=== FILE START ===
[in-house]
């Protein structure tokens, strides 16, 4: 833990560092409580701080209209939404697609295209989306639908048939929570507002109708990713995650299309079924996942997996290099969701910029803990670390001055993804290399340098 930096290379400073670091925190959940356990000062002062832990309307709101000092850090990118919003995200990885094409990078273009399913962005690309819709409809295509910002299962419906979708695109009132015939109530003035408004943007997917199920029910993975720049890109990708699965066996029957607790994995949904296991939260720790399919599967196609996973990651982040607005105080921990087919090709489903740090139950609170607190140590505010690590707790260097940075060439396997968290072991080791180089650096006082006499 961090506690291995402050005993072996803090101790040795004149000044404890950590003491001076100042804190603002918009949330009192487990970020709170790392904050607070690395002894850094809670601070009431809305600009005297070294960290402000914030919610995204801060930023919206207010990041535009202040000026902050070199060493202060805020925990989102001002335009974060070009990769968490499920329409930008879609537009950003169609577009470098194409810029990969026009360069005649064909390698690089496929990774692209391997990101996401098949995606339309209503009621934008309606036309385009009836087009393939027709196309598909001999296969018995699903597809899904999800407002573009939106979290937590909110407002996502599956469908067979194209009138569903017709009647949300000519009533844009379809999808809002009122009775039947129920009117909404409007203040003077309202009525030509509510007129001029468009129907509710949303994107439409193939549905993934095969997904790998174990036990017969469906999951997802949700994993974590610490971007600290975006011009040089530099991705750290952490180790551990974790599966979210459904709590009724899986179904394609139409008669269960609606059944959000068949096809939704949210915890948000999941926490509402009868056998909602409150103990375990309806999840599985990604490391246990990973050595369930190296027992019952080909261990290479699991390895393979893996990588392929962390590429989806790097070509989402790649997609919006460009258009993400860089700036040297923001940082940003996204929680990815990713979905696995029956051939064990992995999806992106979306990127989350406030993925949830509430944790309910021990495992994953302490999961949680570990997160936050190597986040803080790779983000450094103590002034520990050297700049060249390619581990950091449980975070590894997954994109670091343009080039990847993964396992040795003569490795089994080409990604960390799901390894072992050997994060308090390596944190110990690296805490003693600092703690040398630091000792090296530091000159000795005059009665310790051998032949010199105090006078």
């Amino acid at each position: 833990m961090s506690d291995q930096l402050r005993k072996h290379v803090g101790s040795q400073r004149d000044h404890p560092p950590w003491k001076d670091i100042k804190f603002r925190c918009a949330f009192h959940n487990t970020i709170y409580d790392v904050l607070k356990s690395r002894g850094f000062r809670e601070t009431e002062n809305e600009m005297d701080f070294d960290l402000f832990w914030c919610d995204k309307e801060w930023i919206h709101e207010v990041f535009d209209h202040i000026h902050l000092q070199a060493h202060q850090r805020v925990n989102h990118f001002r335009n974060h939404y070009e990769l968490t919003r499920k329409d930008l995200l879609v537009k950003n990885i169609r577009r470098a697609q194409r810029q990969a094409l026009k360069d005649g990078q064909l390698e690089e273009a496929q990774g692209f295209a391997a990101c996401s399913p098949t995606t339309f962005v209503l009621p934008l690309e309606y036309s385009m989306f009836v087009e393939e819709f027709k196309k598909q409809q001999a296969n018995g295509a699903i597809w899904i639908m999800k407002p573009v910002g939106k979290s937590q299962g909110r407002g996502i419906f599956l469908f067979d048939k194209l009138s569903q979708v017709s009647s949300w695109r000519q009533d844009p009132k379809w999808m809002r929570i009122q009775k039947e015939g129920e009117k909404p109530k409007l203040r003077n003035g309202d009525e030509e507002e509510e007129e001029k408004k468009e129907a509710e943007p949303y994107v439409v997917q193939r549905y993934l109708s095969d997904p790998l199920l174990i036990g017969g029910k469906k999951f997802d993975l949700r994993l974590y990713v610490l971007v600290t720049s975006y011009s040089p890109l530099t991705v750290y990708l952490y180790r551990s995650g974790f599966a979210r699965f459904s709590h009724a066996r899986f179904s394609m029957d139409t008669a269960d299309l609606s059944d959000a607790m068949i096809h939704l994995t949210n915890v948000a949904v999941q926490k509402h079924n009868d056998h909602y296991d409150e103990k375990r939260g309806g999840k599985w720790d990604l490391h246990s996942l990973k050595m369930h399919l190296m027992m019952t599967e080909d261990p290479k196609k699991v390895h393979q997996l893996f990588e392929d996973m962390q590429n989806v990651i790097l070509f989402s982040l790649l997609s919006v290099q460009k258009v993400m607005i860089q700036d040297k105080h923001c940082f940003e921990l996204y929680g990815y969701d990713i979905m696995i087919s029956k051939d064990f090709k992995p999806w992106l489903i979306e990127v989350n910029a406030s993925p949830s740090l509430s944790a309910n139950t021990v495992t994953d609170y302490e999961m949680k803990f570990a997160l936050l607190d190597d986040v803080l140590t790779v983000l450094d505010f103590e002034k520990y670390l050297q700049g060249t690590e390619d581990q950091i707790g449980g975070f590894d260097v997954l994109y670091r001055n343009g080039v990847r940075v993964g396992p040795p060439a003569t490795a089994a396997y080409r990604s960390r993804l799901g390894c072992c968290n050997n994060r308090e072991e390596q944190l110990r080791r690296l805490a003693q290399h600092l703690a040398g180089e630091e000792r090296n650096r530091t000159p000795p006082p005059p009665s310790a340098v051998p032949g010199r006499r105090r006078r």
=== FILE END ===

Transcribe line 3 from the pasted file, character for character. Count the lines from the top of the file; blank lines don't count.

């Amino acid at each position: 833990m961090s506690d291995q930096l402050r005993k072996h290379v803090g101790s040795q400073r004149d000044h404890p560092p950590w003491k001076d670091i100042k804190f603002r925190c918009a949330f009192h959940n487990t970020i709170y409580d790392v904050l607070k356990s690395r002894g850094f000062r809670e601070t009431e002062n809305e600009m005297d701080f070294d960290l402000f832990w914030c919610d995204k309307e801060w930023i919206h709101e207010v990041f535009d209209h202040i000026h902050l000092q070199a060493h202060q850090r805020v925990n989102h990118f001002r335009n974060h939404y070009e990769l968490t919003r499920k329409d930008l995200l879609v537009k950003n990885i169609r577009r470098a697609q194409r810029q990969a094409l026009k360069d005649g990078q064909l390698e690089e273009a496929q990774g692209f295209a391997a990101c996401s399913p098949t995606t339309f962005v209503l009621p934008l690309e309606y036309s385009m989306f009836v087009e393939e819709f027709k196309k598909q409809q001999a296969n018995g295509a699903i597809w899904i639908m999800k407002p573009v910002g939106k979290s937590q299962g909110r407002g996502i419906f599956l469908f067979d048939k194209l009138s569903q979708v017709s009647s949300w695109r000519q009533d844009p009132k379809w999808m809002r929570i009122q009775k039947e015939g129920e009117k909404p109530k409007l203040r003077n003035g309202d009525e030509e507002e509510e007129e001029k408004k468009e129907a509710e943007p949303y994107v439409v997917q193939r549905y993934l109708s095969d997904p790998l199920l174990i036990g017969g029910k469906k999951f997802d993975l949700r994993l974590y990713v610490l971007v600290t720049s975006y011009s040089p890109l530099t991705v750290y990708l952490y180790r551990s995650g974790f599966a979210r699965f459904s709590h009724a066996r899986f179904s394609m029957d139409t008669a269960d299309l609606s059944d959000a607790m068949i096809h939704l994995t949210n915890v948000a949904v999941q926490k509402h079924n009868d056998h909602y296991d409150e103990k375990r939260g309806g999840k599985w720790d990604l490391h246990s996942l990973k050595m369930h399919l190296m027992m019952t599967e080909d261990p290479k196609k699991v390895h393979q997996l893996f990588e392929d996973m962390q590429n989806v990651i790097l070509f989402s982040l790649l997609s919006v290099q460009k258009v993400m607005i860089q700036d040297k105080h923001c940082f940003e921990l996204y929680g990815y969701d990713i979905m696995i087919s029956k051939d064990f090709k992995p999806w992106l489903i979306e990127v989350n910029a406030s993925p949830s740090l509430s944790a309910n139950t021990v495992t994953d609170y302490e999961m949680k803990f570990a997160l936050l607190d190597d986040v803080l140590t790779v983000l450094d505010f103590e002034k520990y670390l050297q700049g060249t690590e390619d581990q950091i707790g449980g975070f590894d260097v997954l994109y670091r001055n343009g080039v990847r940075v993964g396992p040795p060439a003569t490795a089994a396997y080409r990604s960390r993804l799901g390894c072992c968290n050997n994060r308090e072991e390596q944190l110990r080791r690296l805490a003693q290399h600092l703690a040398g180089e630091e000792r090296n650096r530091t000159p000795p006082p005059p009665s310790a340098v051998p032949g010199r006499r105090r006078r």